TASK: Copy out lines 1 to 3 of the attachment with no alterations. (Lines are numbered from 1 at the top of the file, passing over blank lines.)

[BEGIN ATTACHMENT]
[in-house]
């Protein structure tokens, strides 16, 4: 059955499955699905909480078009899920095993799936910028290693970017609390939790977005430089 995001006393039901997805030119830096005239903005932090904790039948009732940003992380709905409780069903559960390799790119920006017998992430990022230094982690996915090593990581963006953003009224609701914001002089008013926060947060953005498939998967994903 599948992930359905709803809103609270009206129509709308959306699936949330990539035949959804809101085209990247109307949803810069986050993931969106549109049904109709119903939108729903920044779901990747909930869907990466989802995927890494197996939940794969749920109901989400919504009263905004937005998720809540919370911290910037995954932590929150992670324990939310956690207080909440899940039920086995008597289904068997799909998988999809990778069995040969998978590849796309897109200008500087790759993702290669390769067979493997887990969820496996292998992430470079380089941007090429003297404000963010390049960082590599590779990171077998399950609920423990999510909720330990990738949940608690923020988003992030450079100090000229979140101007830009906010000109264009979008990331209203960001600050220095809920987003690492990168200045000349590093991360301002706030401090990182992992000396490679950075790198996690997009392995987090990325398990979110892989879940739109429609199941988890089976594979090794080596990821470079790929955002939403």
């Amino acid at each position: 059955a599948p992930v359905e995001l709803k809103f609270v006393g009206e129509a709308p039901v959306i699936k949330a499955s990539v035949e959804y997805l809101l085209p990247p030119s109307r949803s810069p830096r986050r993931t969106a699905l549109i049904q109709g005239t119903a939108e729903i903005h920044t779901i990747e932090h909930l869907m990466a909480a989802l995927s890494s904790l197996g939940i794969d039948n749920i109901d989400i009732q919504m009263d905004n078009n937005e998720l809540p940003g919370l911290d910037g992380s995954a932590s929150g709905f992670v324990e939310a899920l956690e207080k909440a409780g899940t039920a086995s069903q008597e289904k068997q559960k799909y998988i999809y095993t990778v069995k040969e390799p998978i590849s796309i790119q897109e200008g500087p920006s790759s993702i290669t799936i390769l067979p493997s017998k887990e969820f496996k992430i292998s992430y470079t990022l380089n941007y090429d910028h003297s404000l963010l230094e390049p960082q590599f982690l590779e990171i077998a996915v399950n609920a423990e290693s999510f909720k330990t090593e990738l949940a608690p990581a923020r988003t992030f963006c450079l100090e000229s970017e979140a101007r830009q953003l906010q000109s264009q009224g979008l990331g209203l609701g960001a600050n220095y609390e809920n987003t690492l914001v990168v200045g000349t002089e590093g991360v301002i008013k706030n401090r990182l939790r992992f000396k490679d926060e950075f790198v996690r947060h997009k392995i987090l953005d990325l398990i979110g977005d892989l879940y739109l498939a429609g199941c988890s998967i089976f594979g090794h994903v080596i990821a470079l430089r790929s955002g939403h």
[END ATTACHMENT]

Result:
[in-house]
């Protein structure tokens, strides 16, 4: 059955499955699905909480078009899920095993799936910028290693970017609390939790977005430089 995001006393039901997805030119830096005239903005932090904790039948009732940003992380709905409780069903559960390799790119920006017998992430990022230094982690996915090593990581963006953003009224609701914001002089008013926060947060953005498939998967994903 599948992930359905709803809103609270009206129509709308959306699936949330990539035949959804809101085209990247109307949803810069986050993931969106549109049904109709119903939108729903920044779901990747909930869907990466989802995927890494197996939940794969749920109901989400919504009263905004937005998720809540919370911290910037995954932590929150992670324990939310956690207080909440899940039920086995008597289904068997799909998988999809990778069995040969998978590849796309897109200008500087790759993702290669390769067979493997887990969820496996292998992430470079380089941007090429003297404000963010390049960082590599590779990171077998399950609920423990999510909720330990990738949940608690923020988003992030450079100090000229979140101007830009906010000109264009979008990331209203960001600050220095809920987003690492990168200045000349590093991360301002706030401090990182992992000396490679950075790198996690997009392995987090990325398990979110892989879940739109429609199941988890089976594979090794080596990821470079790929955002939403």
């Amino acid at each position: 059955a599948p992930v359905e995001l709803k809103f609270v006393g009206e129509a709308p039901v959306i699936k949330a499955s990539v035949e959804y997805l809101l085209p990247p030119s109307r949803s810069p830096r986050r993931t969106a699905l549109i049904q109709g005239t119903a939108e729903i903005h920044t779901i990747e932090h909930l869907m990466a909480a989802l995927s890494s904790l197996g939940i794969d039948n749920i109901d989400i009732q919504m009263d905004n078009n937005e998720l809540p940003g919370l911290d910037g992380s995954a932590s929150g709905f992670v324990e939310a899920l956690e207080k909440a409780g899940t039920a086995s069903q008597e289904k068997q559960k799909y998988i999809y095993t990778v069995k040969e390799p998978i590849s796309i790119q897109e200008g500087p920006s790759s993702i290669t799936i390769l067979p493997s017998k887990e969820f496996k992430i292998s992430y470079t990022l380089n941007y090429d910028h003297s404000l963010l230094e390049p960082q590599f982690l590779e990171i077998a996915v399950n609920a423990e290693s999510f909720k330990t090593e990738l949940a608690p990581a923020r988003t992030f963006c450079l100090e000229s970017e979140a101007r830009q953003l906010q000109s264009q009224g979008l990331g209203l609701g960001a600050n220095y609390e809920n987003t690492l914001v990168v200045g000349t002089e590093g991360v301002i008013k706030n401090r990182l939790r992992f000396k490679d926060e950075f790198v996690r947060h997009k392995i987090l953005d990325l398990i979110g977005d892989l879940y739109l498939a429609g199941c988890s998967i089976f594979g090794h994903v080596i990821a470079l430089r790929s955002g939403h």